“In case you hadn’t realized, it has somehow become uncool to sound like you know what you’re talking about? Or believe strongly in what you’re, like, saying? Invisible question marks and parenthetical ‘you know’s and ‘you know what I’m saying’s have been attaching themselves to the ends of our sentences? Even when those sentences aren’t, like, questions? Declarative sentences, so called because they used to, you know, like, declare things to be true, as opposed to other things that are, like, totally... not?” - Taylor Mali
Why do some people end ordinary statements with question marks?
Taylor Mali, who delivered the above quote on the HBO show Def Poetry in 2002, is best known as a comedian and slam poet. He was also a high school teacher (as he describes in another spoken word piece, which has racked up over a million youtube hits) and his website’s gig calendar lists more teaching work than anything else. It’s feasible to think he noticed the relentless rising inflection in his students’ voices - the “like”s and “y’know”s he sprinkles throughout the piece have a flavour of youth. Perpetual uncertainty doesn’t strike me as radically out of place in a group of youngsters facing a tall, muscular, slam poet champ of a teacher.
Mali concludes his anti-rising-inflection monologue with something I can easily imagine him telling his students: “So I implore you, I entreat you, and I challenge you, to speak with conviction, to say what you believe in a manner that bespeaks the determination with which you believe it, because contrary to the wisdom of the bumper sticker, it is not enough these days to simply ‘question authority’. Ya gotta speak with it, too.”
Graduate from the uncertainty of youth into the conviction of adulthood: sound advice. But is confident delivery alone a good thing? Ann Coulter erroneously asserted (without a note of doubt) that Canada sent troops to the Vietnam War, and was corrected by her CBC interviewer. She stuck to her guns and later, on C-Span, referred to that interviewer as a “bubblehead Ted Baxter”. Bill O’Reilly, reporting the incident on Fox News, castigated the CBC for “convincing millions that the US is the bad guy in the war on terror. That could lead to millions of deaths, sir, just as Nazi propaganda did.” Even though his statement is about a possibility, he says it with full certitude.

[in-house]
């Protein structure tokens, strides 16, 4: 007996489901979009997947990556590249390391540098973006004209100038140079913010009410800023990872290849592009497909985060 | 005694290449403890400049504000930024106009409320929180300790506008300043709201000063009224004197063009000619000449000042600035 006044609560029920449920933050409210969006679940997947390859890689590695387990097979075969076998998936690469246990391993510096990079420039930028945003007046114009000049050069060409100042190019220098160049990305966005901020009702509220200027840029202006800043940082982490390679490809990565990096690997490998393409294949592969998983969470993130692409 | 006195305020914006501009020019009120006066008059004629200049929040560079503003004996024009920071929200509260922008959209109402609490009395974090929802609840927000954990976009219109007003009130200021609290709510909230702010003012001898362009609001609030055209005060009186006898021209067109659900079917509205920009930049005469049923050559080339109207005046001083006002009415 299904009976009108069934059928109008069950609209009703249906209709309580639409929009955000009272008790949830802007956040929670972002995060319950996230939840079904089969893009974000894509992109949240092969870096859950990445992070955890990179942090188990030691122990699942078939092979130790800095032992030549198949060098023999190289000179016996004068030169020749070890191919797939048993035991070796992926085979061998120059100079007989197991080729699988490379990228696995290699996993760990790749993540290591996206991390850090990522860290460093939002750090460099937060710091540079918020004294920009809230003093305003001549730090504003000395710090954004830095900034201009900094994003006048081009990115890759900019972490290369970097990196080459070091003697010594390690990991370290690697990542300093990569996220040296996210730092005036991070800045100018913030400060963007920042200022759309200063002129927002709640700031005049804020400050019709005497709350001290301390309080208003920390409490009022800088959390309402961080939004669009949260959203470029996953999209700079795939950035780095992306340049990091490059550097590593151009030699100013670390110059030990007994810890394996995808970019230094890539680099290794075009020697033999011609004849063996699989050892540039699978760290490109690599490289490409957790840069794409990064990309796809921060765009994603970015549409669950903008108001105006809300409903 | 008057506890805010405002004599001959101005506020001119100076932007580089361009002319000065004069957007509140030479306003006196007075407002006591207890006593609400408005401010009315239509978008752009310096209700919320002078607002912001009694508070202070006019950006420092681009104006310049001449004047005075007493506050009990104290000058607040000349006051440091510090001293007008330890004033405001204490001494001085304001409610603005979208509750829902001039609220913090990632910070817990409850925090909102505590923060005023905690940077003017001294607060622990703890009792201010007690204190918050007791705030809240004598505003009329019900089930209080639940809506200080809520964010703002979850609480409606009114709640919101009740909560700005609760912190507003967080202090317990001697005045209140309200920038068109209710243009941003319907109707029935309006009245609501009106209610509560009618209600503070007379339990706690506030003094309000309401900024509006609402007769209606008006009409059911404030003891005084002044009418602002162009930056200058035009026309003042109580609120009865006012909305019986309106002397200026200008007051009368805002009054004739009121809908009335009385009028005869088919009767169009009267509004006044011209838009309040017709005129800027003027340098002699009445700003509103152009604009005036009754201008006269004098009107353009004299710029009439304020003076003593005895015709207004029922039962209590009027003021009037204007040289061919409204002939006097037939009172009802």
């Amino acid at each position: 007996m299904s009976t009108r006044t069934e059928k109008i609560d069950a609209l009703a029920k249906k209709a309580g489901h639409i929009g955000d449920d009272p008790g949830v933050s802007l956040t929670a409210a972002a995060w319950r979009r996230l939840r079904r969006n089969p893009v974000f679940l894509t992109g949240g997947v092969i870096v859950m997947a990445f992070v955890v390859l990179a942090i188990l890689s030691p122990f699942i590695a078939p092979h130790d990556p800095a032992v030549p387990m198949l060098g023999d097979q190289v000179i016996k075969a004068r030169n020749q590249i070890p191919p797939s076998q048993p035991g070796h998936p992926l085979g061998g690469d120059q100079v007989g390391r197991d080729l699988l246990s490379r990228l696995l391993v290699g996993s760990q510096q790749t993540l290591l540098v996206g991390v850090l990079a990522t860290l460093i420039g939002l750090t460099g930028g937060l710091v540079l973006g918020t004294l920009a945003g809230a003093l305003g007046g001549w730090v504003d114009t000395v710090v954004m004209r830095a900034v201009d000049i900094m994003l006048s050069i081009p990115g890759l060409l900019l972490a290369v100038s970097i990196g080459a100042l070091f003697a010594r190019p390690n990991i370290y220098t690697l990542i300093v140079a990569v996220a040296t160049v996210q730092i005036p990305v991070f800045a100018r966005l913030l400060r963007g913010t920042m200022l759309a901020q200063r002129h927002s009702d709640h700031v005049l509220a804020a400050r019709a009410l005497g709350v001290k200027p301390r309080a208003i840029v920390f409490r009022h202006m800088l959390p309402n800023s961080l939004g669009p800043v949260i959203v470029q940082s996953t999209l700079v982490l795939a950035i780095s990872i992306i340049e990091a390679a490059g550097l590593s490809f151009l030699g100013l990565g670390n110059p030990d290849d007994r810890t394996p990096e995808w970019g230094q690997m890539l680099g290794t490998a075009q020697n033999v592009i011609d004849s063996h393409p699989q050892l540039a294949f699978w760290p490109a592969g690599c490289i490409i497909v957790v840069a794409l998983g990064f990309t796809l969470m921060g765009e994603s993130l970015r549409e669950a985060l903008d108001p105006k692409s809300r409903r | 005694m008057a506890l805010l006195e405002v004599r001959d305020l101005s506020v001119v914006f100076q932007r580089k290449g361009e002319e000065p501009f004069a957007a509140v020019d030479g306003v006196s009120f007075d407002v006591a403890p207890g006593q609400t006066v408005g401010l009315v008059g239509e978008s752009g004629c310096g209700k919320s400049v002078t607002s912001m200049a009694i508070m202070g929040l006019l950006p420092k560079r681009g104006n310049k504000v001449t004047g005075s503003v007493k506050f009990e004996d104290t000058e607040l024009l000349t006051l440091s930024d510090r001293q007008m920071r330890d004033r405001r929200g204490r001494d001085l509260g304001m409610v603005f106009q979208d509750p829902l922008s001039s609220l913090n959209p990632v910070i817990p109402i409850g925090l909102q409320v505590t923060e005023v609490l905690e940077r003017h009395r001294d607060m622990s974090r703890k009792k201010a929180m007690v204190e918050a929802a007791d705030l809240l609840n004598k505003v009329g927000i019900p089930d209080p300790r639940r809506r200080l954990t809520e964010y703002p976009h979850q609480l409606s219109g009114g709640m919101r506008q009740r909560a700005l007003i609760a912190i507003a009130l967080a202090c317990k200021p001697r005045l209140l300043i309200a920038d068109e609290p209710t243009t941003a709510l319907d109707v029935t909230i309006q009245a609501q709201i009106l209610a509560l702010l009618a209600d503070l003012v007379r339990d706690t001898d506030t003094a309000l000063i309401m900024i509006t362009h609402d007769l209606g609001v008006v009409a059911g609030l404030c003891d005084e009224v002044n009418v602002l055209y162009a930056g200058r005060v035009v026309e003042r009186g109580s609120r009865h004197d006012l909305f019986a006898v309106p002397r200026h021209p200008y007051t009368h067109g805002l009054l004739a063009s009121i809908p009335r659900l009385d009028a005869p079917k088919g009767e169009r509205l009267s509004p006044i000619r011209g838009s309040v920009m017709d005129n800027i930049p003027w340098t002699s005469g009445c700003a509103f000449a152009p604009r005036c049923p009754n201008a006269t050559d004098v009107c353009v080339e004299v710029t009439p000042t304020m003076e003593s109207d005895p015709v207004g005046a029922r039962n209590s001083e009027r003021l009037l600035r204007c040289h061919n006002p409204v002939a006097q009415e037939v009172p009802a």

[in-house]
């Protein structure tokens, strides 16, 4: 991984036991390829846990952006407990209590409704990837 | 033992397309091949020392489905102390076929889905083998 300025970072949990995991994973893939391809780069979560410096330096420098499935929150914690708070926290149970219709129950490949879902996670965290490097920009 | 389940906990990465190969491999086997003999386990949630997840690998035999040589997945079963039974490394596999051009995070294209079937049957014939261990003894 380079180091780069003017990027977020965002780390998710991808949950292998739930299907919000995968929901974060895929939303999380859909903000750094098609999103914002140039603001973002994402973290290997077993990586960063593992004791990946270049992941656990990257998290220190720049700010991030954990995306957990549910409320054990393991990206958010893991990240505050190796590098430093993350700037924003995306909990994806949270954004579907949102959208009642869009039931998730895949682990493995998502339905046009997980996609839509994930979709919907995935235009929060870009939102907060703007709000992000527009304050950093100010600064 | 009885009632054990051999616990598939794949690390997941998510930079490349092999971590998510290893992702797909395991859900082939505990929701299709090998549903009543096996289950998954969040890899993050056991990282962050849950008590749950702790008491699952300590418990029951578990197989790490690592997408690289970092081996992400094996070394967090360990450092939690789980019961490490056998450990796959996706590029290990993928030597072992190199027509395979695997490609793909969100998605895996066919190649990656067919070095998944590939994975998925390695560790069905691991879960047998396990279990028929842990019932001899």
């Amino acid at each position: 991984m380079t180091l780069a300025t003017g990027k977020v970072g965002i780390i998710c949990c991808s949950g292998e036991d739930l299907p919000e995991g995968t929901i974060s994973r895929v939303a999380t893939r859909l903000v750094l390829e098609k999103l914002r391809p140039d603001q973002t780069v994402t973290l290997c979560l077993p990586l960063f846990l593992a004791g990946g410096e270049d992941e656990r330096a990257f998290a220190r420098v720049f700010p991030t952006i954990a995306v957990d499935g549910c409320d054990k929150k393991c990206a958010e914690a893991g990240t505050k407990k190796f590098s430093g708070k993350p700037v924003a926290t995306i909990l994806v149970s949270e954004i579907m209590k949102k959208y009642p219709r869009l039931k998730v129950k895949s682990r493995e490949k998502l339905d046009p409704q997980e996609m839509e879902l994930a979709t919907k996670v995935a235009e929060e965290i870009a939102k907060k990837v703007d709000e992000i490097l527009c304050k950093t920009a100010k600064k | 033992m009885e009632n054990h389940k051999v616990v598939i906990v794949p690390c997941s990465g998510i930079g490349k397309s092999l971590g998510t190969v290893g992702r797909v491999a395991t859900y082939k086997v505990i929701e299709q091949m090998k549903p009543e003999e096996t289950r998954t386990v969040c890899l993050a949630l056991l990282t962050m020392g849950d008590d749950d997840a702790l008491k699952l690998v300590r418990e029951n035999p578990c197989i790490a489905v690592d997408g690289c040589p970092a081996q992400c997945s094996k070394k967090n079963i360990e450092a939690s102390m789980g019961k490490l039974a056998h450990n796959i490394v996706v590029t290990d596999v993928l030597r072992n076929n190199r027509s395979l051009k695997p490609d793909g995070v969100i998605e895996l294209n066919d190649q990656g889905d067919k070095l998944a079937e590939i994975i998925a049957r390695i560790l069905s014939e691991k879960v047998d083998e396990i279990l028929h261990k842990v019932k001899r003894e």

On the other hand, plenty of adults relentlessly employ the rising inflection (and sound like adolescents in the process). Don Watson, author of Death Sentences - How Cliches, Weasel Words and Management Speak are Strangling Public Language, blames postmodernism:
“There is a theory that the tendency [to use the rising inflection] developed among baby boomers when they lost God and took to marijuana and sociology. Add to the mix Foucault, Derrida, and others beyond the grasp of most young minds but generally rendering belief into something much more relative, and you have a plausible explanation for the problem.”
Postmodernism rose with the boomer generation. Authority was questioned. Ignored points of view were listened to. Women. Disabled people. Brown people. Everyone was allowed to have a say - amongst those who shared the postmodern worldview, anyway. Ann Coulter and Bill O’Reilly aren’t known for respecting the right of others to hold their own opinions.
Immunology student and blogger Vio Claramente described why she lost her vocal conviction: “One big reason why I stopped being loud and emphatic and thumping my metaphorical fist on the table is because I realized I hated being at the receiving end of such treatment. I hate being steamrollered, it’s uncomfortable and puts me off the discussion.”
This statement implies a broadening in Claramente’s perspective. She connected her own feelings of being on the receiving end of loud, forceful speech to those of the people listening to her. As she integrated other people’s perspectives into her own, she instinctively spoke more courteously.